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Fat With Cats

by Mark Doerr


cats

Suddenly, everyone I knew was allergic to cats. It was a pandemic that rolled across the landscape faster than the acrid smell of aged kitty litter. I figured the sudden scourge happened only because our house was overrun with cats of all sizes and I had launched a worldwide search for customers. But all our friends, relatives, coworkers and casual acquaintances had come down with lifelong cat allergy.

What is it about cats that makes so many people allergic to them? I've never once met a person, friend or enemy, who is allergic to dogs, gerbils, hamsters, snakes, lizards, turtles or pet rats. Of course, our household has never been overrun with such creatures the way we were with cats, a situation causing only one person in the family any huge amount of stress: me, the dad.

The invasion of the kittykats began weeks earlier, late on a cold night when one of our three daughters, Elizabeth, wanted to rescue a cat. The phone rang when I was in that gray state just before falling asleep and, mistakenly, I answered it. This was just stupid. I as a father with three daughters I learned long ago that the phone rang only at two when someone wanted to talk to one of the girls or when there was bad news for me.

This time it was bad news. Elizabeth, a high school senior, was visiting a house where some guy friends of hers lived. There were no parents, just guys living there with a cat which, she said, was suffering in the presence of all these guys who claimed they would do cruel things to the cat. I told her guys say stuff like that because they think it impresses girls. She said it was sick and offensive. I knew that. I didn't say guys were smart. But, I counseled, they don't mean it. I explained that guys have a defective gene that prevents them from understanding women so they do hugely stupid things to get attention. This was one of them. Apparently Elizabeth wasn't listening.

She wanted to bring the cat to our house. I sat bolt upright, wide awake. No, no, no, no. We already had a cat, a giant named Omar who was big enough to take up the space of a truckload of normal cats. We didn't need any more cats. I could fill this page with the number of times I said no, each in a new and distinctive way.

I am the dad. As one of the parents, I am certain at least part of the house belongs to me. I should have some say about what biological forms are allowed to inhabit the place and I'm a one cat at a time dad. I've been in houses with multiple cats, houses that one could barely enter without a gas mask, houses where people live who are like Norman Bates from the movie Psycho.

No more cats!

Forty-eight hours later Simon arrived in the arms of the daughter to whom I had said no several million times. I looked at my wife, Cathy, for support, but something had happened to her brain. Her eyes were all soft and moist. I bellowed protests in my most testosterone of dad voices, a deep and authoritative voice which was completely drowned out by the sound of Simon's soft mew. By then all the women in this one man (two counting Omar) household were in love with Simon.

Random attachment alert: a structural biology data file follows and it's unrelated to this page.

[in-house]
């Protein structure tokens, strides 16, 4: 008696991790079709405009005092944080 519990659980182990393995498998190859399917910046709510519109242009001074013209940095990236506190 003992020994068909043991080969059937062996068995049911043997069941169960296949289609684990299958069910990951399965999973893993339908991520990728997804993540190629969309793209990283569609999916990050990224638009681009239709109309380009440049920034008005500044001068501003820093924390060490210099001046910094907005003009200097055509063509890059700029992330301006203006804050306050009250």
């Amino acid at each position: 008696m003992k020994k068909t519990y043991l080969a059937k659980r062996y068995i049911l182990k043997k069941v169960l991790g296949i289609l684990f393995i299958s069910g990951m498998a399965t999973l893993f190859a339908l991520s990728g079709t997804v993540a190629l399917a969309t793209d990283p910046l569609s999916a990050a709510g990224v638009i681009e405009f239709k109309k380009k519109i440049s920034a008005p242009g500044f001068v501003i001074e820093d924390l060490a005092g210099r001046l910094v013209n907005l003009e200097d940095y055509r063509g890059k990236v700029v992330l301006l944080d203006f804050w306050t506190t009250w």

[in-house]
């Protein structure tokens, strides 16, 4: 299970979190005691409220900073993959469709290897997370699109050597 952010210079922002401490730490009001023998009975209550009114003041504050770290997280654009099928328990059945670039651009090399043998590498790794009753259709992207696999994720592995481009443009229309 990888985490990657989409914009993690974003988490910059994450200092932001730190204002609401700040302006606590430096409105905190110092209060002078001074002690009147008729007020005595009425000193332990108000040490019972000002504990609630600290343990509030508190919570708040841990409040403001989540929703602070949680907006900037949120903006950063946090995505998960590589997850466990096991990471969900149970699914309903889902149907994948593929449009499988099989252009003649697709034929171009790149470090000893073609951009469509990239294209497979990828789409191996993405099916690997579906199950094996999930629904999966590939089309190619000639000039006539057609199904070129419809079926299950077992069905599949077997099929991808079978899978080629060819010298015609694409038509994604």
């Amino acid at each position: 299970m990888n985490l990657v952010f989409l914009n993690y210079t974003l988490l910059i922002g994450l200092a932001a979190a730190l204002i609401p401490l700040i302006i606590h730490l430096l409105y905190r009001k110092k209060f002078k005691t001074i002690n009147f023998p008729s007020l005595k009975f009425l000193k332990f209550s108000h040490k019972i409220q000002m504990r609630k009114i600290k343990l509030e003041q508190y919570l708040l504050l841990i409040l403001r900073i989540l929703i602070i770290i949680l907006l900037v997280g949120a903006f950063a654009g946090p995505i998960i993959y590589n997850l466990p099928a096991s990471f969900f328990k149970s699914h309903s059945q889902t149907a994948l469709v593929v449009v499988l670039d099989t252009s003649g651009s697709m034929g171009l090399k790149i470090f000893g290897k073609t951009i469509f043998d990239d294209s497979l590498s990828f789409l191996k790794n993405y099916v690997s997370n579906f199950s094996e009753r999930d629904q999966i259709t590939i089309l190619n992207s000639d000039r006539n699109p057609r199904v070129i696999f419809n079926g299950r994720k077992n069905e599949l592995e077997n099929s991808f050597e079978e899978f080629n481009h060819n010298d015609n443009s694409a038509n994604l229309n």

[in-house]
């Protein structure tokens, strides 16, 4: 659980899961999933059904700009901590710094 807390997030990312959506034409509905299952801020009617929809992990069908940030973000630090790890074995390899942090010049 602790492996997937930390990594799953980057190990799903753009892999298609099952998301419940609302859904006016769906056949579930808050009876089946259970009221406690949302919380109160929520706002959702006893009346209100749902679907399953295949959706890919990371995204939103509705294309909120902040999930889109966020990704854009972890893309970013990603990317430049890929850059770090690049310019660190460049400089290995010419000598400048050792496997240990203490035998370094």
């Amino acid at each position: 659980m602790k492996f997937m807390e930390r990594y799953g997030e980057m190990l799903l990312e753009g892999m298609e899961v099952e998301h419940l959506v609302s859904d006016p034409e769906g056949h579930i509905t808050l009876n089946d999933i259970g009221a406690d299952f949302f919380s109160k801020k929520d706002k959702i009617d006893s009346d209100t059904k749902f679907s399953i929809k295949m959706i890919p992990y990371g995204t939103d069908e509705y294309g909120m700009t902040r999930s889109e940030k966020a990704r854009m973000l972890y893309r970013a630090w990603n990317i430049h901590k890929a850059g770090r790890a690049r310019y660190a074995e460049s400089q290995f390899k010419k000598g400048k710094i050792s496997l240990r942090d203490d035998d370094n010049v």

A child's love of a cat is far more passionate than the child's love of a father. Children love the cat because it's cute and cuddly with big eyes and an adorable face. They love fathers because he is the one who will end up feeding it, changing the litter box, paying the vet bill griping and cursing all the way. A girl child's love of a father expresses itself more in tolerance than in joyful exuberance, which is reserved for things like cats.

Which is why they didn't listen to me. I kept reminding them all that the smell of two cats is worse than the smell of one cat in logarithmic proportions. Cats pick up each other's bad habits, I warned. Our nine-year-old, Abigail, smiled as she pointed out that I didn't know what I was talking about. That's a terrible thing for a child to say to a parent even if it is true. Especially if it is true!

Through all of this, I kept reminding everyone that I like cats. Or more precisely, I like cat. One cat. I liked our cat, Omar, a lot even though in acquiring him, I learned once again that any man who claims he is in charge of the household is living in a dream world, especially if it is a world inhabited by females, wife and daughters. There was no discussion. In fact, I can't even remember driving to the animal shelter. I was just there and this little black ball of fur was biting my finger.

"He bit Daddy!" one of the children shouted. "Isn't that cute." That was how they decided which kitten they wanted.

Omar the cat grew from a tiny kitten into a monstrous thing larger than a 56 Buick. When Simon arrived, I was disappointed in Omar, the senior cat. By then, Omar was big enough to swallow Simon whole and has six toes on each foot giving him a paw about the size of a snowshoe. I expected him to use one to knock Simon silly in a fight for his turf. Turns out Omar has about as much authority as a dad. He didn't even growl.

Life hadn't even leveled out when we discovered Simon had nipples, perhaps dozens of them all across "his" tiny belly. Elizabeth had assured us Simon was a male and fixed.

I asked her how she knew this.

The guys, former owners of aforementioned feline, had said so.

"How did they know it was a male?"

Her recollection was that the guys said the cat was obviously a male because its name was Simon. Such is the irrational world in which a father of daughters lives.

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>Copyright © 1999 Mark Doerr.
All rights reserved.



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